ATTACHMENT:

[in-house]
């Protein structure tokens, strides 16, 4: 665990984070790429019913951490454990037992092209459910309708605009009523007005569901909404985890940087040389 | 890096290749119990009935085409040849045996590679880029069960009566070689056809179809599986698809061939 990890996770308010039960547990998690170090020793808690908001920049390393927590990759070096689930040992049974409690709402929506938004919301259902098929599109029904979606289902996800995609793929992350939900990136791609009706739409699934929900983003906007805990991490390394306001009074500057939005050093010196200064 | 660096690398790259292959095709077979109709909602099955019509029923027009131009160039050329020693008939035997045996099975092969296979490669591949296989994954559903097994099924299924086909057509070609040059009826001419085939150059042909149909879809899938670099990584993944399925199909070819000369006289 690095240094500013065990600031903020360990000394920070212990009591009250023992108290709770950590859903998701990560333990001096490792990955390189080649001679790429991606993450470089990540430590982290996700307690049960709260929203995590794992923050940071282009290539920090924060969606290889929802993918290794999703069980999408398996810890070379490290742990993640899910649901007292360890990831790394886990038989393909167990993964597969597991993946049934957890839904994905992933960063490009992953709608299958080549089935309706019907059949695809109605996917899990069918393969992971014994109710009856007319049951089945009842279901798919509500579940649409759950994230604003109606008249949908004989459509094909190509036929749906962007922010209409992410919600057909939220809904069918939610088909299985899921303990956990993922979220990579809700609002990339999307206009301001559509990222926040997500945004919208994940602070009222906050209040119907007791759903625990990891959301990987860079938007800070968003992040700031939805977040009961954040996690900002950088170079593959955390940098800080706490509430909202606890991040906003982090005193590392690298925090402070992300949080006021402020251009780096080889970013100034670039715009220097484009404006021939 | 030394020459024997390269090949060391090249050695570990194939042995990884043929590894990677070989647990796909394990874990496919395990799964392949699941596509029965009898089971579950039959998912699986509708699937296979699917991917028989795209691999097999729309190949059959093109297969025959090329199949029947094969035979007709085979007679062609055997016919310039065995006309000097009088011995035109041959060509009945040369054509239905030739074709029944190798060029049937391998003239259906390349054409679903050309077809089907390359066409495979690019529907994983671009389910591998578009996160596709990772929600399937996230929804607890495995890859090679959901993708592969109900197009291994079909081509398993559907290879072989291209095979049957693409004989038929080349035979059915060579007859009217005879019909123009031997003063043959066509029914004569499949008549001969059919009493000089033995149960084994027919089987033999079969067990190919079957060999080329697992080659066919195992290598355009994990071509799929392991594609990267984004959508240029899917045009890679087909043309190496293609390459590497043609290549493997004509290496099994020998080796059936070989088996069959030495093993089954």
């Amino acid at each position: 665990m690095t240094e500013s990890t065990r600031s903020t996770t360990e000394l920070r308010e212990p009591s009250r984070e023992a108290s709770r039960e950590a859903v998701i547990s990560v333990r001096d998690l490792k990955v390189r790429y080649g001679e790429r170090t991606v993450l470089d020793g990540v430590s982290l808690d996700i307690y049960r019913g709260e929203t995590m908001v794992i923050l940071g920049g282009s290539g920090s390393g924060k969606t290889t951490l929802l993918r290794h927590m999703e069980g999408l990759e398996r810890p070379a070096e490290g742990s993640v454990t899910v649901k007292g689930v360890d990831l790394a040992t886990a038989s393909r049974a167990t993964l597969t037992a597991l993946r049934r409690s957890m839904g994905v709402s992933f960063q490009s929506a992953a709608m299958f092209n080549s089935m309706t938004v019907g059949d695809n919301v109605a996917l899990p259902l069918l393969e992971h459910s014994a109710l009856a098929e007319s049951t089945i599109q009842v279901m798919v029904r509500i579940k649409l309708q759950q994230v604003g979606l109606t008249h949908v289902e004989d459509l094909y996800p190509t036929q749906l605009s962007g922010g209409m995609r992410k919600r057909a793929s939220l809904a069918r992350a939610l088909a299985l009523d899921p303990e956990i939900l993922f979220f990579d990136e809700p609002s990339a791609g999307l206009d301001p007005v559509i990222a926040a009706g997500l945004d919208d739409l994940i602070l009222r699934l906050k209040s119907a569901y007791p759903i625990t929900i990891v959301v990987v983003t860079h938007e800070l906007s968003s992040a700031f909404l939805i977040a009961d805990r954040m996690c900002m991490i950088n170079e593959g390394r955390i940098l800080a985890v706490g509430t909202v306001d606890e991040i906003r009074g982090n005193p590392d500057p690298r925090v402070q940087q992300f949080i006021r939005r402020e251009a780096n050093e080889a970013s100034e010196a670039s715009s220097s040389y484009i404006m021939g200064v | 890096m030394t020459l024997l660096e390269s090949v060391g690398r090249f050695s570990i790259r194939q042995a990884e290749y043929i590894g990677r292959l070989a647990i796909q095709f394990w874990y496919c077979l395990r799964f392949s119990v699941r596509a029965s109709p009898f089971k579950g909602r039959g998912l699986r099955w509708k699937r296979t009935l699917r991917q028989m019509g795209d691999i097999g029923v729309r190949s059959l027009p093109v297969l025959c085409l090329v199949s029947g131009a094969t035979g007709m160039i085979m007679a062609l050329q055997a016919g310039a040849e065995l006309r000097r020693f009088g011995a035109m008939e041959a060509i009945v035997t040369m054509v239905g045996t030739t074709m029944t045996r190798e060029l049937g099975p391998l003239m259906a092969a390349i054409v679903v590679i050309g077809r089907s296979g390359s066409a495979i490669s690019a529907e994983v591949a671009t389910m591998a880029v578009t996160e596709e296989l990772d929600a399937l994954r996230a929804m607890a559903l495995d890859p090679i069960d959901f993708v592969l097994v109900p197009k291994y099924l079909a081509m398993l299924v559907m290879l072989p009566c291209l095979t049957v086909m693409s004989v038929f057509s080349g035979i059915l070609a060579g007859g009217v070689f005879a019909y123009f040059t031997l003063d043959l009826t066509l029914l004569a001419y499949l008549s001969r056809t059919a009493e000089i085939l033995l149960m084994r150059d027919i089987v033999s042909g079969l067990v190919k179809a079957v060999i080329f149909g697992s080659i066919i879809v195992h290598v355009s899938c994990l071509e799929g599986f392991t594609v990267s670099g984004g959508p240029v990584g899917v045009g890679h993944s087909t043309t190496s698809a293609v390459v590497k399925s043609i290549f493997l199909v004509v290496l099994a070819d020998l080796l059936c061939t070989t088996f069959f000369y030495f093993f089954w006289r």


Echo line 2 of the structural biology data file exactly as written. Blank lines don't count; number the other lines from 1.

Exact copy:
């Protein structure tokens, strides 16, 4: 665990984070790429019913951490454990037992092209459910309708605009009523007005569901909404985890940087040389 | 890096290749119990009935085409040849045996590679880029069960009566070689056809179809599986698809061939 990890996770308010039960547990998690170090020793808690908001920049390393927590990759070096689930040992049974409690709402929506938004919301259902098929599109029904979606289902996800995609793929992350939900990136791609009706739409699934929900983003906007805990991490390394306001009074500057939005050093010196200064 | 660096690398790259292959095709077979109709909602099955019509029923027009131009160039050329020693008939035997045996099975092969296979490669591949296989994954559903097994099924299924086909057509070609040059009826001419085939150059042909149909879809899938670099990584993944399925199909070819000369006289 690095240094500013065990600031903020360990000394920070212990009591009250023992108290709770950590859903998701990560333990001096490792990955390189080649001679790429991606993450470089990540430590982290996700307690049960709260929203995590794992923050940071282009290539920090924060969606290889929802993918290794999703069980999408398996810890070379490290742990993640899910649901007292360890990831790394886990038989393909167990993964597969597991993946049934957890839904994905992933960063490009992953709608299958080549089935309706019907059949695809109605996917899990069918393969992971014994109710009856007319049951089945009842279901798919509500579940649409759950994230604003109606008249949908004989459509094909190509036929749906962007922010209409992410919600057909939220809904069918939610088909299985899921303990956990993922979220990579809700609002990339999307206009301001559509990222926040997500945004919208994940602070009222906050209040119907007791759903625990990891959301990987860079938007800070968003992040700031939805977040009961954040996690900002950088170079593959955390940098800080706490509430909202606890991040906003982090005193590392690298925090402070992300949080006021402020251009780096080889970013100034670039715009220097484009404006021939 | 030394020459024997390269090949060391090249050695570990194939042995990884043929590894990677070989647990796909394990874990496919395990799964392949699941596509029965009898089971579950039959998912699986509708699937296979699917991917028989795209691999097999729309190949059959093109297969025959090329199949029947094969035979007709085979007679062609055997016919310039065995006309000097009088011995035109041959060509009945040369054509239905030739074709029944190798060029049937391998003239259906390349054409679903050309077809089907390359066409495979690019529907994983671009389910591998578009996160596709990772929600399937996230929804607890495995890859090679959901993708592969109900197009291994079909081509398993559907290879072989291209095979049957693409004989038929080349035979059915060579007859009217005879019909123009031997003063043959066509029914004569499949008549001969059919009493000089033995149960084994027919089987033999079969067990190919079957060999080329697992080659066919195992290598355009994990071509799929392991594609990267984004959508240029899917045009890679087909043309190496293609390459590497043609290549493997004509290496099994020998080796059936070989088996069959030495093993089954």